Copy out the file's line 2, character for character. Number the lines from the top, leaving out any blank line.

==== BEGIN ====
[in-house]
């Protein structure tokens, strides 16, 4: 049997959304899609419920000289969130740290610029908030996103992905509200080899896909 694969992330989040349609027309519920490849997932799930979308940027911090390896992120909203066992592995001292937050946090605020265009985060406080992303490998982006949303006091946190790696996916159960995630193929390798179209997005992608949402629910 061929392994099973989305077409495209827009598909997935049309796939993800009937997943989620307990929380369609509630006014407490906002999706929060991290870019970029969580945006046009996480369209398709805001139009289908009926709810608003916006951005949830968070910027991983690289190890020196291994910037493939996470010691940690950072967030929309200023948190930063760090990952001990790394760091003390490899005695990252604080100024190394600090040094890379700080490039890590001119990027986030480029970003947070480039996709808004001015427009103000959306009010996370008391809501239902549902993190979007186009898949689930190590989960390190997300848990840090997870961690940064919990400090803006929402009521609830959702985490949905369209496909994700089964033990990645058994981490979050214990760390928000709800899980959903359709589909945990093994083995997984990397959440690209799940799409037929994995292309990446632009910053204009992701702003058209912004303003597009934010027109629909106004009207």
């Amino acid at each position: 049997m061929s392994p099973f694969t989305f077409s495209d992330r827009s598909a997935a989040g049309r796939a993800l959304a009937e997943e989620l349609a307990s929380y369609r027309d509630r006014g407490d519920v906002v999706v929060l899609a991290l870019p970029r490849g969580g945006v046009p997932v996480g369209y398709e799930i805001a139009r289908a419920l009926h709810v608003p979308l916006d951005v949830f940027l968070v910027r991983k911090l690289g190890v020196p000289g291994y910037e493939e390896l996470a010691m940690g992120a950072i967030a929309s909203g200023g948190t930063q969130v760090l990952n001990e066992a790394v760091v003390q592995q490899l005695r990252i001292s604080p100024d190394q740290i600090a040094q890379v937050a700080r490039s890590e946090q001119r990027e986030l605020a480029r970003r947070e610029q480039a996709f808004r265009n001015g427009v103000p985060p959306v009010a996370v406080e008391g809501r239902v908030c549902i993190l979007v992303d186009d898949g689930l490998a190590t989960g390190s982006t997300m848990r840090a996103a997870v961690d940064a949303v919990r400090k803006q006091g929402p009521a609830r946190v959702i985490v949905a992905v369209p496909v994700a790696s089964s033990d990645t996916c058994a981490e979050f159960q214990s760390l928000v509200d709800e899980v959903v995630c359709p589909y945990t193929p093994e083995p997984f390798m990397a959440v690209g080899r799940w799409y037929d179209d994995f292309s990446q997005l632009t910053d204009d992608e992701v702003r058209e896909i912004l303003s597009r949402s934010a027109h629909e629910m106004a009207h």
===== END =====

């Protein structure tokens, strides 16, 4: 049997959304899609419920000289969130740290610029908030996103992905509200080899896909 694969992330989040349609027309519920490849997932799930979308940027911090390896992120909203066992592995001292937050946090605020265009985060406080992303490998982006949303006091946190790696996916159960995630193929390798179209997005992608949402629910 061929392994099973989305077409495209827009598909997935049309796939993800009937997943989620307990929380369609509630006014407490906002999706929060991290870019970029969580945006046009996480369209398709805001139009289908009926709810608003916006951005949830968070910027991983690289190890020196291994910037493939996470010691940690950072967030929309200023948190930063760090990952001990790394760091003390490899005695990252604080100024190394600090040094890379700080490039890590001119990027986030480029970003947070480039996709808004001015427009103000959306009010996370008391809501239902549902993190979007186009898949689930190590989960390190997300848990840090997870961690940064919990400090803006929402009521609830959702985490949905369209496909994700089964033990990645058994981490979050214990760390928000709800899980959903359709589909945990093994083995997984990397959440690209799940799409037929994995292309990446632009910053204009992701702003058209912004303003597009934010027109629909106004009207």